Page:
Jan 21, 2016 JJ DeBenedictis rated it it was ok
Although I did like Sharps, it seems as if merely liking it is a disappointment. I read The Folded Knife by K. J. Parker recently, and not only can this author create vibrant, engaging characters, but s/he can pull a narrative drive out of subject matter I wouldn't have thought I'd find compelling. So I expected to like Sharps--which has subject matter much more up my alley than The Folded Knife--quite a lot.

Instead, it was merely fine.

The characters were good, but not all of them were as inter
Aug 21, 2012 Ryandake rated it liked it
K.J. Parker does one thing really, really well: s/he ties the reader up in knots, trying to figure out who's plotting what, and why.

Sharps is full of a bunch of different factions maybe trying to start a war, not so long, as it happens, since the last one ended. a small group of fencers is sent to a neighboring country as a goodwill tour, theoretically to mend fences and as a token of peace.

except that each of the fencers is hiding something; at least one (but which one?) is surely an assassin;
Apr 19, 2014 dwd rated it really liked it
Very enjoyable. This was my first KJ Parker book and I don't know why. It's very much the sort of non-magical, politics and intrigue type of fantasy I prefer. The writing is excellent, and it's the sort of story where you can read 50 pages, realize not much has actually happened, and yet it wasn't slow or boring at all. The ending was--while not bad--not quite as dramatic as one might have hoped, and for that reason I'm only giving it 4 stars, but I'll definitely be reading more from this author ...more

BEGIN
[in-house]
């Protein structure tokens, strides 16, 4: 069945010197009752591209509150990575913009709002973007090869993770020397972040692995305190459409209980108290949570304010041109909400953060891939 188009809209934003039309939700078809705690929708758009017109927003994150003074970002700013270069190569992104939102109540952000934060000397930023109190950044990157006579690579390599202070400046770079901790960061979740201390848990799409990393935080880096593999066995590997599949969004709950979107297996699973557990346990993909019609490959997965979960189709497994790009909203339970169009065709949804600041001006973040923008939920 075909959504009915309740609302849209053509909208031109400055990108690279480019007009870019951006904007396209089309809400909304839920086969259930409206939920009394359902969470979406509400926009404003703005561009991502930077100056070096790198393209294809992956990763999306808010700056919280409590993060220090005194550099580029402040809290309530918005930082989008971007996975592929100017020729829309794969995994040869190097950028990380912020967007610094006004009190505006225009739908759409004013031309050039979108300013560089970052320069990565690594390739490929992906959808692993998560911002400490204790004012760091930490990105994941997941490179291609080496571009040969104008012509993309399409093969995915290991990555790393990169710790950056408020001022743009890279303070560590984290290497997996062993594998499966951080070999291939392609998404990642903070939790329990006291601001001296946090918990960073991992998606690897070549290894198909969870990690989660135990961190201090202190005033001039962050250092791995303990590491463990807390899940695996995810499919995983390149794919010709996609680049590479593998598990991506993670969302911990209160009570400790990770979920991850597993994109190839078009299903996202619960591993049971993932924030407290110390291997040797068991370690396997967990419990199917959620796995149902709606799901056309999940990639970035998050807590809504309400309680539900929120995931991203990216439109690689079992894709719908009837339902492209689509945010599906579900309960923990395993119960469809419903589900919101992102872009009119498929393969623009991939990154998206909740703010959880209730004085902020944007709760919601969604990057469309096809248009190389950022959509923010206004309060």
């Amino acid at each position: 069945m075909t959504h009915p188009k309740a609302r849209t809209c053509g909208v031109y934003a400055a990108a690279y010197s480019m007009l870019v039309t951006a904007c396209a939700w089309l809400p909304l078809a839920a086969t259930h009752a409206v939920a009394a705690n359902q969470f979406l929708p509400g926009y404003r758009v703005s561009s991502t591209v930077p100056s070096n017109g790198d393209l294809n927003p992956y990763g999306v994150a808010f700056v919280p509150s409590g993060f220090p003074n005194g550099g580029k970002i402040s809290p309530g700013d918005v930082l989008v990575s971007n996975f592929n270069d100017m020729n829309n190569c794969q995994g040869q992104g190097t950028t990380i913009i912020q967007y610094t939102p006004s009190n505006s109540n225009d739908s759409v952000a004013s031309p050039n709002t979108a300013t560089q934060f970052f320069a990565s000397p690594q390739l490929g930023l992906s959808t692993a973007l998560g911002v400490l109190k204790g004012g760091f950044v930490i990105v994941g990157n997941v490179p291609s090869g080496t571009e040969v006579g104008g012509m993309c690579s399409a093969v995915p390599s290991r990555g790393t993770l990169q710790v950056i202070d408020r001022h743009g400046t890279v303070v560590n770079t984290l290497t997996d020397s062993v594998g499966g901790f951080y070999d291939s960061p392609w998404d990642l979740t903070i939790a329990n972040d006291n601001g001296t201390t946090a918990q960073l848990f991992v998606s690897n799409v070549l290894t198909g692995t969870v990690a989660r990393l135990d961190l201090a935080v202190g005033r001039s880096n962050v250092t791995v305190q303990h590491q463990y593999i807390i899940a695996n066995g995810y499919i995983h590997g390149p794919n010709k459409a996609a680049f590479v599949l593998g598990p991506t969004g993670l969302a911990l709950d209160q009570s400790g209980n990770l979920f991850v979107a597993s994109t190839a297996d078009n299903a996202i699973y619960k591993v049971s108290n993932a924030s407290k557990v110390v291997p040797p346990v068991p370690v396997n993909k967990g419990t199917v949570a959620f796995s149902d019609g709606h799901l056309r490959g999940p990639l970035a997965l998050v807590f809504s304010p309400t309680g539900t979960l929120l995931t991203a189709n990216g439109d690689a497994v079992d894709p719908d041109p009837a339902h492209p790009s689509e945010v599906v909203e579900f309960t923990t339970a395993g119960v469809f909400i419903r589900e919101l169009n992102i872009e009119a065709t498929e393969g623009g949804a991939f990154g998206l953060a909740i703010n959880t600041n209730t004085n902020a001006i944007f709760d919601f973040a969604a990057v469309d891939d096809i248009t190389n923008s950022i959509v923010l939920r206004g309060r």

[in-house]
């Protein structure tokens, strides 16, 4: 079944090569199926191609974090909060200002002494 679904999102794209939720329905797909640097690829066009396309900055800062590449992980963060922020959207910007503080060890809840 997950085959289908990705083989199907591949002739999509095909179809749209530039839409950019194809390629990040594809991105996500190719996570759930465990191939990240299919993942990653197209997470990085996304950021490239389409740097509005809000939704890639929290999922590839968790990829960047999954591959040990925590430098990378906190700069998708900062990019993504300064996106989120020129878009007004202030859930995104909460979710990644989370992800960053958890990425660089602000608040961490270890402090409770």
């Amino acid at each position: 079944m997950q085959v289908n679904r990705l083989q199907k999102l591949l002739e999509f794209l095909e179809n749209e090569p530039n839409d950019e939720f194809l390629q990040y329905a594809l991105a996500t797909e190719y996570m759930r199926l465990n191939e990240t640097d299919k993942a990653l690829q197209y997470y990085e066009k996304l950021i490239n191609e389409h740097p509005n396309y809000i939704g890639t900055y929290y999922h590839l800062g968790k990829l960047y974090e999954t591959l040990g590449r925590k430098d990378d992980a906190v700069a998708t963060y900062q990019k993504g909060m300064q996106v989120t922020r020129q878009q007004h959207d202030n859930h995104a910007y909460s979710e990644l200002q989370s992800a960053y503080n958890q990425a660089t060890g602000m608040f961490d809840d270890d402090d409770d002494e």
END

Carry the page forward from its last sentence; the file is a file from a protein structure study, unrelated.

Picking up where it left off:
Jun 02, 2015 Ann rated it really liked it
What I love about Parker's books is that he creates very character-driven stories with a lot of detail about a particular subject. In The Folding Knife, it was economics; in this book it is fencing. The details move the story forward in a complex way. These are not fast-paced, action-packed stories, even though a lot happens. They are believable stories about believable people in a believable, made-up world.
Aug 17, 2015 Aaron rated it liked it
Good book, but I don't like it as much as his Engineer Trilogy or the first two books in his Fencer Trilogy. But, as always, I love how all of the characters in the books are extremely smart. Even if they do something stupid, it's for very good reasons, and you can easily understand how that looked like the best course of action.

Some quotes I liked:

p.67: (Suidas is explaining how easy fixing something would be if only they had the right tools): Giraut looked at him. "What have we got?"
Inside t
Dec 16, 2014 Laurentbiragduriaud rated it it was ok
With an obvious love for fencing, as stated in his acknowledgements, K.J. Parker documents in his novel, a war over resources, land, money, marked by fencers, who do battle, where murder is a matter of course.